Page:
Judge David Fuhry (FYOOR'-ee) in Chardon ruled Monday that the prosecution may use the statements at next month's murder trial of T.J.
Tucson News NowThe U-ee Foundation presents The National Day of Giving, uniting celebrities, brands and individuals to inspire acts of giving on Dec 15th, supported by Twitter #bGiv.
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In science:

Ee/E is the fraction of electromagnetic energy.
Hadron Energy Reconstruction for the ATLAS Barrel Prototype Combined Calorimeter in the Framework of the Non-parametrical Method
Thus (E ′ , Q′ ) satisfies (up to a s-equivalence) the exact sequence 0 → ( eE ′ , eQ′ ) → (E ′ , Q′ ) → ( x2 C, C) → 0, where ( eE ′ , eQ′) ∈ Cµ has torsion of dimension t − 1 at x2 .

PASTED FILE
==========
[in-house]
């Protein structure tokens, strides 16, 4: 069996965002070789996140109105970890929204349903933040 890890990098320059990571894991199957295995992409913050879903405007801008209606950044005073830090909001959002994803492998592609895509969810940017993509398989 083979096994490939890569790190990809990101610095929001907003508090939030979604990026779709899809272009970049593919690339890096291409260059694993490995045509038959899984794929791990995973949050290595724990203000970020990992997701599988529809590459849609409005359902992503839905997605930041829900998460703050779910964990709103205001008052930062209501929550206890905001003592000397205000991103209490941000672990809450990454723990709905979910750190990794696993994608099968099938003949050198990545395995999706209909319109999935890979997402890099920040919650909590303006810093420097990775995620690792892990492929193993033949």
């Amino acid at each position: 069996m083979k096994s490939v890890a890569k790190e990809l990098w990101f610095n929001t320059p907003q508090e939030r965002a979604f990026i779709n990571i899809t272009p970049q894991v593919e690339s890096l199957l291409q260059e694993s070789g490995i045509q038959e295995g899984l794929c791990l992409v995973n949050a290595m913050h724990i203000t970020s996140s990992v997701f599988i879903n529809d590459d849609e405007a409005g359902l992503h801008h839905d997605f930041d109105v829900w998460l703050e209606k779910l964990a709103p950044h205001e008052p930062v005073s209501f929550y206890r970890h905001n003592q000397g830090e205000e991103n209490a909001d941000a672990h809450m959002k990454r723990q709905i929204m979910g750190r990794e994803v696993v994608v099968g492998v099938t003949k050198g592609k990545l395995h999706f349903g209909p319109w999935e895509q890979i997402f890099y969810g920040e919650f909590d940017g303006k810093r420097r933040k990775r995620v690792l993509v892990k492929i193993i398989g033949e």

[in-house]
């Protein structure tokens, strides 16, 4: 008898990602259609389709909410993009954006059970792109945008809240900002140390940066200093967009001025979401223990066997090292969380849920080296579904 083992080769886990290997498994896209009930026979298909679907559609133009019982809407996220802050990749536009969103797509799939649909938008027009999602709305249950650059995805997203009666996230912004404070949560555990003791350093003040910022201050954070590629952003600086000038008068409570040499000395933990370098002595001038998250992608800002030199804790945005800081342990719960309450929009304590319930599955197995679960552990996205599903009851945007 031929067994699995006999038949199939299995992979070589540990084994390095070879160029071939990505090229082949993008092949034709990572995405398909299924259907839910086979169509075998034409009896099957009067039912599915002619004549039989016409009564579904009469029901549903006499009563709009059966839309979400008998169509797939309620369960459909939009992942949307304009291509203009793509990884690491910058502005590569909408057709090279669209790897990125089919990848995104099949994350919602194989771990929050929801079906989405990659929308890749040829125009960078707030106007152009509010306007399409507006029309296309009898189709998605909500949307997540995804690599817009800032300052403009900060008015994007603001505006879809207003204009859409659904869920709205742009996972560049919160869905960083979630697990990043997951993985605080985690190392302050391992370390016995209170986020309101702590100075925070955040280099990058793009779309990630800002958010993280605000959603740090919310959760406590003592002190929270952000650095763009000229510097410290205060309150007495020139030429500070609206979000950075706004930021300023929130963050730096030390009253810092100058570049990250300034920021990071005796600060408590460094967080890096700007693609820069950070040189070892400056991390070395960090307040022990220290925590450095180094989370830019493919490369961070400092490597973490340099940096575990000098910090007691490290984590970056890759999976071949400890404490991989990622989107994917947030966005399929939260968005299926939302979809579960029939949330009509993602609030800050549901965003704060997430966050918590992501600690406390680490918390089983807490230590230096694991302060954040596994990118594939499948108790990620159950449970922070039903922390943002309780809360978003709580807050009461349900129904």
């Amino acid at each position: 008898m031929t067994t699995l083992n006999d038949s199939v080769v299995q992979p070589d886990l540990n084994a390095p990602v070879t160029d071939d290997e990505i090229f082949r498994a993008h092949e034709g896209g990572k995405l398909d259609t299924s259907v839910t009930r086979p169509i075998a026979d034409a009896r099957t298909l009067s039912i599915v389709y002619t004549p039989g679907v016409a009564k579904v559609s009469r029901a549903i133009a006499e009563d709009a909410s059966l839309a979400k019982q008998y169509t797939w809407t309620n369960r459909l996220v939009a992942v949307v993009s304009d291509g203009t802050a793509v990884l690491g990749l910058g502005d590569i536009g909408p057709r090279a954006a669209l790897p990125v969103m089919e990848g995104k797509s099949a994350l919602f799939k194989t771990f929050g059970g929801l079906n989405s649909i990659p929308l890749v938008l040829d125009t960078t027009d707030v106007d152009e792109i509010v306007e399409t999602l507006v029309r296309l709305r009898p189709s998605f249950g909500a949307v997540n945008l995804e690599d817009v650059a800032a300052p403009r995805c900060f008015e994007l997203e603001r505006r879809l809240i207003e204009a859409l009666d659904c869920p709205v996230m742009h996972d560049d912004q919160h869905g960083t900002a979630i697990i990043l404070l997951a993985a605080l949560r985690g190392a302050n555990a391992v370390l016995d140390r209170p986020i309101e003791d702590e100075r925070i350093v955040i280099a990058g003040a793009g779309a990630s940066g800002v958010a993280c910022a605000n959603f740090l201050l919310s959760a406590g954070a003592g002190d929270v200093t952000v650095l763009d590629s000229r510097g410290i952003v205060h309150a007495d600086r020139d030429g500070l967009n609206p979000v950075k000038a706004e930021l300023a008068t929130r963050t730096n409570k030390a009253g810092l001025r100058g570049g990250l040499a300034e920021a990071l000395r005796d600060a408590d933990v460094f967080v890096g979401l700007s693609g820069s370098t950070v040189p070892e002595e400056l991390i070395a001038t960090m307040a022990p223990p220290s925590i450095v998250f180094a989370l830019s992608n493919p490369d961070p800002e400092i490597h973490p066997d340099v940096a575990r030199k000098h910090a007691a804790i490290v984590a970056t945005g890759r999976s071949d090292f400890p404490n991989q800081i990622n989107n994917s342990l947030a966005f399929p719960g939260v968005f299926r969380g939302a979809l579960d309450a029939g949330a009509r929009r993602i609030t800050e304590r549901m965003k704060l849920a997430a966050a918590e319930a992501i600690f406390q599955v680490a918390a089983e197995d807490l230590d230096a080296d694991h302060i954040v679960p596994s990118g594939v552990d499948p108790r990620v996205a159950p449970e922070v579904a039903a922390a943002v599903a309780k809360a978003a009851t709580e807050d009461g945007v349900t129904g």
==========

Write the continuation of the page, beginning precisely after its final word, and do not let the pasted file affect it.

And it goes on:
Factorization of generalized theta functions at reducible case
By using the induction for t, there exists a ( eE , eQ) ∈ Cµ with eE locally free such that gr( eE , eQ) = gr( eE ′ , eQ′ ) and rank(eq1 : eEx1 → eQ) ≤ dim( eQ) − (t − 1), where ˜q1 , ˜q2 are the induced maps by ˜q : eEx1 ⊕ eEx2 → eQ.
Factorization of generalized theta functions at reducible case
E := ker(γ : E → Ex2 −→ x2 Cdim(Q)−a ), we get a semistable ( eE , eQ) ∈ Cµ ( eQ being the kernel of p) such that 0 → ( eE , eQ) → (E , Q) → ( x2 Cdim(Q)−a , Cdim(Q)−a ) → 0 is an exact sequence in Cµ .
Factorization of generalized theta functions at reducible case
Thus (E , Q) is s-equivalent to (E ′ , Q′ ) := ( eE ⊕ x2 Cdim(Q)−a , eQ ⊕ Cdim(Q)−a ) by the following Lemma 2.4.
Factorization of generalized theta functions at reducible case